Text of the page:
42. #67 by ronnie on February 7, 2014 - 9:26 am

    Always, always funny and informative post!
    Thank you and thanks for sharing the reviews. I didn’t think they’d be “that” funny but I had tears in my eyes from laughing.

  43. #68 by Julia Derek on February 7, 2014 - 12:36 pm

    Thanks for great post! It did inspire me to be even more personal on my fitness blog. The post—which I wasn’t sure anyone would like—gave me four new followers. So i was very happy.

  44. #69 by Itrat Batool (@IamItrat) on February 7, 2014 - 1:22 pm

    I agree with all the suggestions recommended. Yes, blogging is the best way to brand your business or advertise your own self. I am a blogger at Auto Square and learning how amazingly it generates traffic and business.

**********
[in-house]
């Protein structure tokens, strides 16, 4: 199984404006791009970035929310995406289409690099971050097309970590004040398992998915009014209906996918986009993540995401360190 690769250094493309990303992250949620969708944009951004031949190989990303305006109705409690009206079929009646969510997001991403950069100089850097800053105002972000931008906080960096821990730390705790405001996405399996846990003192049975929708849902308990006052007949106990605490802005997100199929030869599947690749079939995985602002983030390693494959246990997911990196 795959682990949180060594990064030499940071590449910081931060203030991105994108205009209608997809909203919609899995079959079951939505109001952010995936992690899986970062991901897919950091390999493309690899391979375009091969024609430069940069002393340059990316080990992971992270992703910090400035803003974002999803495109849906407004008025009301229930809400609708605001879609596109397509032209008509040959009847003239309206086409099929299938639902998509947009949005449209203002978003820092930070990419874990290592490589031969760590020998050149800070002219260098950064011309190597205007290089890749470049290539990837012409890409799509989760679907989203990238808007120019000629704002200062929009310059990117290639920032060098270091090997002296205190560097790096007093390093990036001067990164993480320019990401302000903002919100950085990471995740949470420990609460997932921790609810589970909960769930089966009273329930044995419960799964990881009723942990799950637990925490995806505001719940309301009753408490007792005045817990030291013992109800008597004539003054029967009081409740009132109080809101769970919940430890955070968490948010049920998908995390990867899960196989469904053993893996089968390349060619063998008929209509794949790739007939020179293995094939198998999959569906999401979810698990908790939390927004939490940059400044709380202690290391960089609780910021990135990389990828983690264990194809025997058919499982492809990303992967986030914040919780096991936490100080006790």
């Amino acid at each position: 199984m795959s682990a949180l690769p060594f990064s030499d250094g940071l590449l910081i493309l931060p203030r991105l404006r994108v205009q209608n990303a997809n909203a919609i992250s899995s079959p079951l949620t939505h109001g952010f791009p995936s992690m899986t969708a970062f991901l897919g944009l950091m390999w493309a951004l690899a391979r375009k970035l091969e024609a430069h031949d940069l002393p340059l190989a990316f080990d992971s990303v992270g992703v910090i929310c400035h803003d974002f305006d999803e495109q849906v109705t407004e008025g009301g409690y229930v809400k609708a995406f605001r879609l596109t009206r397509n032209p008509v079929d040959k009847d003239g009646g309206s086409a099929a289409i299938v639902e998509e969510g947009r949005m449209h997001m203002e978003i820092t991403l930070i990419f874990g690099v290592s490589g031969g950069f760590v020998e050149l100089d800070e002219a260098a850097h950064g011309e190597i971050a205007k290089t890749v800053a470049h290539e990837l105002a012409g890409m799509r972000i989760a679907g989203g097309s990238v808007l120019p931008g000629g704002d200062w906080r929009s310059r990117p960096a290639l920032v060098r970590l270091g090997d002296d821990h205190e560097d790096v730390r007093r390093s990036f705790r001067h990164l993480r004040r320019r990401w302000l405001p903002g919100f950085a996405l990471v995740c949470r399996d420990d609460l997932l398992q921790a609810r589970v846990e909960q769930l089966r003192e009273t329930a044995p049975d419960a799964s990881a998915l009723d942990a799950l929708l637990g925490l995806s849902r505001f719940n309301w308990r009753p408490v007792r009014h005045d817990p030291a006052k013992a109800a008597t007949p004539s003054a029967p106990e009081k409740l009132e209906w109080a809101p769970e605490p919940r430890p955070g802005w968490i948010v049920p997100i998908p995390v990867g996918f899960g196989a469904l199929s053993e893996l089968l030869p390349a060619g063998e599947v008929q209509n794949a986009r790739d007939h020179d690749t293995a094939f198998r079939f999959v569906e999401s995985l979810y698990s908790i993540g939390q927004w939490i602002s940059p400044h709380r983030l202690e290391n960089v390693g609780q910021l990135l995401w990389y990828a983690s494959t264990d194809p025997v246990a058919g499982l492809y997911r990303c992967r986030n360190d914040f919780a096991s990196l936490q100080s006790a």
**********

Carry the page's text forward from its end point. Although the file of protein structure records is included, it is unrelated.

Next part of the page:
45. #70 by M T McGuire on February 8, 2014 - 2:42 am

    Loved that. A lot of good sense there. Brow did you ever see the review for Veet hair removal cream. Lorks that was funny.

  46. #71 by Iola Reneau on February 8, 2014 - 1:39 pm

    I loved these examples, thanks for sharing them especially the bic pen review. I was cracking up. My philosophy as a writer is{ engage imagination + touch emotions = lots of readers}

  47. #72 by John R. Paterson on February 8, 2014 - 1:57 pm

    This is very good and timely advice.

  48. #73 by Chris Henderson-Bauer on February 9, 2014 - 2:44 am

    Okay. I’m a little terrified, but you’ve inspired me. I read this on Thursday, I read the first half of Rise of the Machines on Friday, and I finally started my own blog tonight. I’ve got an intro and one short story up, and now I just need to keep going.